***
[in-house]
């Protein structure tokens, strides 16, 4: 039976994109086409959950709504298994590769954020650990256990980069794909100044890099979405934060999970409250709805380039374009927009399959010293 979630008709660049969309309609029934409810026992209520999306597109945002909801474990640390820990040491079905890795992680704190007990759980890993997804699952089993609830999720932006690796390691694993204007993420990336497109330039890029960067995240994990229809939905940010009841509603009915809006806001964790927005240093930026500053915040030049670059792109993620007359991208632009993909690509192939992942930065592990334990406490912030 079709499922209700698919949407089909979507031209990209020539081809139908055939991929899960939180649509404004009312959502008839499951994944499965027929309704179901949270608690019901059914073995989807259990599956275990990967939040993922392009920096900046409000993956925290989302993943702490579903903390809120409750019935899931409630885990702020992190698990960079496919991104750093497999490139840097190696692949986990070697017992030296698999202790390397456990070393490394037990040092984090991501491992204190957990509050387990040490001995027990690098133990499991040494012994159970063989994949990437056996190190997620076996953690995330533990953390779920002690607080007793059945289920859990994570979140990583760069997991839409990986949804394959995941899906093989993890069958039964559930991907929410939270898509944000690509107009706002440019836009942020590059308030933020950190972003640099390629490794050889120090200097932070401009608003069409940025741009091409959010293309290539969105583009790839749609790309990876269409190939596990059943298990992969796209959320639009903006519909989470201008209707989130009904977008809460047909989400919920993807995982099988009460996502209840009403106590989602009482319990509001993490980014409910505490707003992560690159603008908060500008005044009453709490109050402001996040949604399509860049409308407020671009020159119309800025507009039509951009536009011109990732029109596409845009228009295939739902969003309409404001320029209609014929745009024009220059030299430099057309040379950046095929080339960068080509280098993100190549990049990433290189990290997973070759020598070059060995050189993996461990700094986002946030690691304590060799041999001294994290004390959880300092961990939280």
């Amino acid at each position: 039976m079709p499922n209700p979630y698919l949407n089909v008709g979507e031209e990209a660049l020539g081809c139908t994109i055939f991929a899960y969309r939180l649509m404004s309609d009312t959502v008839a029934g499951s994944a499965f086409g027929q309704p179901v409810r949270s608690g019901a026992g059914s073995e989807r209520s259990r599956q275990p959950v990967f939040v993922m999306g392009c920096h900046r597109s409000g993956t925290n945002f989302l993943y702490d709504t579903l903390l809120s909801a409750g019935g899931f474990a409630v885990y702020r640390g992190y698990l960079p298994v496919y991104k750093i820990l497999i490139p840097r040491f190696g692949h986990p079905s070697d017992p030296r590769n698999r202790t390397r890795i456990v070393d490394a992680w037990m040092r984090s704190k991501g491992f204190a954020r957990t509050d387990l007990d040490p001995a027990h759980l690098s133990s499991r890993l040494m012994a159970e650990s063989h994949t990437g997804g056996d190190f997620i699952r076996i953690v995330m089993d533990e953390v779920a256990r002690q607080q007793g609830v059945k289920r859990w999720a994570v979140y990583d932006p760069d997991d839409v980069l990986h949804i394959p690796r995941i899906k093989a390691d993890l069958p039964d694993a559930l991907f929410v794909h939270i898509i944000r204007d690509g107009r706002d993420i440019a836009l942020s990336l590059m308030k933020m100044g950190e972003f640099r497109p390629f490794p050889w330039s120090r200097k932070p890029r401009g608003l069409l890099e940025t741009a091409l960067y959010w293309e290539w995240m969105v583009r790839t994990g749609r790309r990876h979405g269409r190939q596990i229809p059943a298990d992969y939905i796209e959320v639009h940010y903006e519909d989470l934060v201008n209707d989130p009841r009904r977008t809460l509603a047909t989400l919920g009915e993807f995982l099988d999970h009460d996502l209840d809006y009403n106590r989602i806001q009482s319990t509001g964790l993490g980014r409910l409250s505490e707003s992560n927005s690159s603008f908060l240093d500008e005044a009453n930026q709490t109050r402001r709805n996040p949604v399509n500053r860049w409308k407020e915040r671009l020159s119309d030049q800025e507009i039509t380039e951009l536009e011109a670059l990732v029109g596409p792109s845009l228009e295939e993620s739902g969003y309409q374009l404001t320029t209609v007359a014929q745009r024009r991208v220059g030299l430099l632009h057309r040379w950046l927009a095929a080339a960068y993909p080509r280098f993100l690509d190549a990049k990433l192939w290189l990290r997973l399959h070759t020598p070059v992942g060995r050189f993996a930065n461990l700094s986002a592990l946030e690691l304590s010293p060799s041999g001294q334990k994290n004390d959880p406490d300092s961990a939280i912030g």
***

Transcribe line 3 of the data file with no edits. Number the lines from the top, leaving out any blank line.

């Amino acid at each position: 039976m079709p499922n209700p979630y698919l949407n089909v008709g979507e031209e990209a660049l020539g081809c139908t994109i055939f991929a899960y969309r939180l649509m404004s309609d009312t959502v008839a029934g499951s994944a499965f086409g027929q309704p179901v409810r949270s608690g019901a026992g059914s073995e989807r209520s259990r599956q275990p959950v990967f939040v993922m999306g392009c920096h900046r597109s409000g993956t925290n945002f989302l993943y702490d709504t579903l903390l809120s909801a409750g019935g899931f474990a409630v885990y702020r640390g992190y698990l960079p298994v496919y991104k750093i820990l497999i490139p840097r040491f190696g692949h986990p079905s070697d017992p030296r590769n698999r202790t390397r890795i456990v070393d490394a992680w037990m040092r984090s704190k991501g491992f204190a954020r957990t509050d387990l007990d040490p001995a027990h759980l690098s133990s499991r890993l040494m012994a159970e650990s063989h994949t990437g997804g056996d190190f997620i699952r076996i953690v995330m089993d533990e953390v779920a256990r002690q607080q007793g609830v059945k289920r859990w999720a994570v979140y990583d932006p760069d997991d839409v980069l990986h949804i394959p690796r995941i899906k093989a390691d993890l069958p039964d694993a559930l991907f929410v794909h939270i898509i944000r204007d690509g107009r706002d993420i440019a836009l942020s990336l590059m308030k933020m100044g950190e972003f640099r497109p390629f490794p050889w330039s120090r200097k932070p890029r401009g608003l069409l890099e940025t741009a091409l960067y959010w293309e290539w995240m969105v583009r790839t994990g749609r790309r990876h979405g269409r190939q596990i229809p059943a298990d992969y939905i796209e959320v639009h940010y903006e519909d989470l934060v201008n209707d989130p009841r009904r977008t809460l509603a047909t989400l919920g009915e993807f995982l099988d999970h009460d996502l209840d809006y009403n106590r989602i806001q009482s319990t509001g964790l993490g980014r409910l409250s505490e707003s992560n927005s690159s603008f908060l240093d500008e005044a009453n930026q709490t109050r402001r709805n996040p949604v399509n500053r860049w409308k407020e915040r671009l020159s119309d030049q800025e507009i039509t380039e951009l536009e011109a670059l990732v029109g596409p792109s845009l228009e295939e993620s739902g969003y309409q374009l404001t320029t209609v007359a014929q745009r024009r991208v220059g030299l430099l632009h057309r040379w950046l927009a095929a080339a960068y993909p080509r280098f993100l690509d190549a990049k990433l192939w290189l990290r997973l399959h070759t020598p070059v992942g060995r050189f993996a930065n461990l700094s986002a592990l946030e690691l304590s010293p060799s041999g001294q334990k994290n004390d959880p406490d300092s961990a939280i912030g």